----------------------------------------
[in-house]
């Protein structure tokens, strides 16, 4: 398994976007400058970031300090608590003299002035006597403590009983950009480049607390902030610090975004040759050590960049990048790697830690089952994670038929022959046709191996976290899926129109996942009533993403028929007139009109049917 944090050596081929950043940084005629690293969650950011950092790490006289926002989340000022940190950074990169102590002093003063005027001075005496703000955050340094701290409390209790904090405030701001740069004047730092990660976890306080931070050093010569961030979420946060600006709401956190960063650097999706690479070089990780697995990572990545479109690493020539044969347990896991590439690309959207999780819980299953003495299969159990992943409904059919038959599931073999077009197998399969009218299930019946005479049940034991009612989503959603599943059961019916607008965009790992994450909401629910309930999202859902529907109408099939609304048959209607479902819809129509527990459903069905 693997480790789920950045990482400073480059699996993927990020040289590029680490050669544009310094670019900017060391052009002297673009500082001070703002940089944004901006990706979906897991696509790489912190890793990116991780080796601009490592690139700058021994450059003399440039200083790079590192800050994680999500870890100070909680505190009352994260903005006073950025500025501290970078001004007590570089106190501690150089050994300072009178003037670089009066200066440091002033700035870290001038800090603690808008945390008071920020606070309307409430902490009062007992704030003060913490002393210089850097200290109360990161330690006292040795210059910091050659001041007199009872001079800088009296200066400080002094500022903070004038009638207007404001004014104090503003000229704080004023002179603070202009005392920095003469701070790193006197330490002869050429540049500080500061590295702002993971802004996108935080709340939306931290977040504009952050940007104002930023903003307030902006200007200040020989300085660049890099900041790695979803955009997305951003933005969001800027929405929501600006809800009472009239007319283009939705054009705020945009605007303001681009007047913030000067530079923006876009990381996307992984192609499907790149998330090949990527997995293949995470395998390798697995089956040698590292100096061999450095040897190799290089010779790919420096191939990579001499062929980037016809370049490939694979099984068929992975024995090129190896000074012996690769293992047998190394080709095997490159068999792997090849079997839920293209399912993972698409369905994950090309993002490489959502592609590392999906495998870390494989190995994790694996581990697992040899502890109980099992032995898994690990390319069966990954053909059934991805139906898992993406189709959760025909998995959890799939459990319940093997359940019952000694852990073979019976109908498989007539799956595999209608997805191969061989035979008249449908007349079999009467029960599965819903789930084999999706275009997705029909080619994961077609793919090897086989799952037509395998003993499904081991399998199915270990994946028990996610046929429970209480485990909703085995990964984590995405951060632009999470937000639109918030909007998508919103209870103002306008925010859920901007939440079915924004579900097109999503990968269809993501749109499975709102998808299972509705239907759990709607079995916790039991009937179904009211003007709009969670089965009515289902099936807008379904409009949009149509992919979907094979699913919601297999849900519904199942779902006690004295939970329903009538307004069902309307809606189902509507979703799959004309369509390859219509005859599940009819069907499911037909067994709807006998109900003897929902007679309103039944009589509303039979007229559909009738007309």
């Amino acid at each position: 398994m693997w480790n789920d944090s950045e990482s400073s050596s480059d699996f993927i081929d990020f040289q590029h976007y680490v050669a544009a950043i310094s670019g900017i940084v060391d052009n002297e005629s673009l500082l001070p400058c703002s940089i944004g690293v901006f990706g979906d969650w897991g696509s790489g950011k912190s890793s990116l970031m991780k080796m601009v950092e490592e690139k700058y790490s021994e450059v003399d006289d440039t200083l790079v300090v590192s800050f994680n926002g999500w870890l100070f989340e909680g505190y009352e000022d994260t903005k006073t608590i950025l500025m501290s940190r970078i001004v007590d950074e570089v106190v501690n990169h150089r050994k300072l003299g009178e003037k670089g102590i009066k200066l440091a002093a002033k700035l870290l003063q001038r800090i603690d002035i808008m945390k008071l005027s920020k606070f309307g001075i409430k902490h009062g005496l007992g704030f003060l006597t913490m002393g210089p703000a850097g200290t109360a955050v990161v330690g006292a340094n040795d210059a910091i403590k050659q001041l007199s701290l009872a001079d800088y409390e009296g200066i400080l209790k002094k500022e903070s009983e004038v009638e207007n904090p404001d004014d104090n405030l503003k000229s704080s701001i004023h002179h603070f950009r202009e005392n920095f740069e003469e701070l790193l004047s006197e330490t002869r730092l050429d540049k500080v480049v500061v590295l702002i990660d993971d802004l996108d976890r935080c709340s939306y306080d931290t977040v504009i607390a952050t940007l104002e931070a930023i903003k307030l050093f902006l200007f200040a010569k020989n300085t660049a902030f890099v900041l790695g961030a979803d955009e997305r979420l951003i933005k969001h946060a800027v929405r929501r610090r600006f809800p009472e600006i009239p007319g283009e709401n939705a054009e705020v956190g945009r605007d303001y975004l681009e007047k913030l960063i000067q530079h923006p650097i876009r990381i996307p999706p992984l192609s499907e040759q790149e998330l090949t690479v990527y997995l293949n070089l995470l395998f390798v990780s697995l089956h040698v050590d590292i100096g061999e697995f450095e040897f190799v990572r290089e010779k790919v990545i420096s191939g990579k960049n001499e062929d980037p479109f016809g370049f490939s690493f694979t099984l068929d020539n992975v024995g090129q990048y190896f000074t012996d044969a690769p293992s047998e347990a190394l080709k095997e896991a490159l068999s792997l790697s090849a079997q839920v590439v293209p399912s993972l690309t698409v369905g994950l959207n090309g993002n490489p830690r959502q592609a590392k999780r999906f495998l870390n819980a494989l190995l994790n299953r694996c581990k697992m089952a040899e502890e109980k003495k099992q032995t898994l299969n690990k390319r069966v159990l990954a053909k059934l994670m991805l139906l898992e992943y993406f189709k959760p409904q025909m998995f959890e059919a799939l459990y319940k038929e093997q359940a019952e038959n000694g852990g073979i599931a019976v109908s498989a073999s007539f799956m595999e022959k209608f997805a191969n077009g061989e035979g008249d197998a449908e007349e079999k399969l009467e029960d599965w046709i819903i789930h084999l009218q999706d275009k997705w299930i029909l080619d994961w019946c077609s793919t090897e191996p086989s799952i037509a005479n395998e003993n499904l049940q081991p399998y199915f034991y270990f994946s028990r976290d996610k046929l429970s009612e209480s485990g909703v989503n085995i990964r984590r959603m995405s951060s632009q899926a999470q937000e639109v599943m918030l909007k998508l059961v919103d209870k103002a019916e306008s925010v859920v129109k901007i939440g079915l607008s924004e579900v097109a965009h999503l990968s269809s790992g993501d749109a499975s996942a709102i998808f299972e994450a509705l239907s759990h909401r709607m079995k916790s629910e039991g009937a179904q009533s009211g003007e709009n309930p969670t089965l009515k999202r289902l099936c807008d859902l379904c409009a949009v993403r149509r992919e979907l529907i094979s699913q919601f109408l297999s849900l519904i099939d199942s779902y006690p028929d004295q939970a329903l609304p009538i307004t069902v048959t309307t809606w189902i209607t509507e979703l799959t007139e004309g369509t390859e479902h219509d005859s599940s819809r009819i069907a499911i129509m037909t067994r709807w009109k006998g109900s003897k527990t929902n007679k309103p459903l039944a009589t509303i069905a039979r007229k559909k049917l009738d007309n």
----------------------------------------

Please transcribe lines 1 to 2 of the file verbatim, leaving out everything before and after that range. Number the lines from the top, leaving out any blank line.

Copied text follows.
[in-house]
């Protein structure tokens, strides 16, 4: 398994976007400058970031300090608590003299002035006597403590009983950009480049607390902030610090975004040759050590960049990048790697830690089952994670038929022959046709191996976290899926129109996942009533993403028929007139009109049917 944090050596081929950043940084005629690293969650950011950092790490006289926002989340000022940190950074990169102590002093003063005027001075005496703000955050340094701290409390209790904090405030701001740069004047730092990660976890306080931070050093010569961030979420946060600006709401956190960063650097999706690479070089990780697995990572990545479109690493020539044969347990896991590439690309959207999780819980299953003495299969159990992943409904059919038959599931073999077009197998399969009218299930019946005479049940034991009612989503959603599943059961019916607008965009790992994450909401629910309930999202859902529907109408099939609304048959209607479902819809129509527990459903069905 693997480790789920950045990482400073480059699996993927990020040289590029680490050669544009310094670019900017060391052009002297673009500082001070703002940089944004901006990706979906897991696509790489912190890793990116991780080796601009490592690139700058021994450059003399440039200083790079590192800050994680999500870890100070909680505190009352994260903005006073950025500025501290970078001004007590570089106190501690150089050994300072009178003037670089009066200066440091002033700035870290001038800090603690808008945390008071920020606070309307409430902490009062007992704030003060913490002393210089850097200290109360990161330690006292040795210059910091050659001041007199009872001079800088009296200066400080002094500022903070004038009638207007404001004014104090503003000229704080004023002179603070202009005392920095003469701070790193006197330490002869050429540049500080500061590295702002993971802004996108935080709340939306931290977040504009952050940007104002930023903003307030902006200007200040020989300085660049890099900041790695979803955009997305951003933005969001800027929405929501600006809800009472009239007319283009939705054009705020945009605007303001681009007047913030000067530079923006876009990381996307992984192609499907790149998330090949990527997995293949995470395998390798697995089956040698590292100096061999450095040897190799290089010779790919420096191939990579001499062929980037016809370049490939694979099984068929992975024995090129190896000074012996690769293992047998190394080709095997490159068999792997090849079997839920293209399912993972698409369905994950090309993002490489959502592609590392999906495998870390494989190995994790694996581990697992040899502890109980099992032995898994690990390319069966990954053909059934991805139906898992993406189709959760025909998995959890799939459990319940093997359940019952000694852990073979019976109908498989007539799956595999209608997805191969061989035979008249449908007349079999009467029960599965819903789930084999999706275009997705029909080619994961077609793919090897086989799952037509395998003993499904081991399998199915270990994946028990996610046929429970209480485990909703085995990964984590995405951060632009999470937000639109918030909007998508919103209870103002306008925010859920901007939440079915924004579900097109999503990968269809993501749109499975709102998808299972509705239907759990709607079995916790039991009937179904009211003007709009969670089965009515289902099936807008379904409009949009149509992919979907094979699913919601297999849900519904199942779902006690004295939970329903009538307004069902309307809606189902509507979703799959004309369509390859219509005859599940009819069907499911037909067994709807006998109900003897929902007679309103039944009589509303039979007229559909009738007309």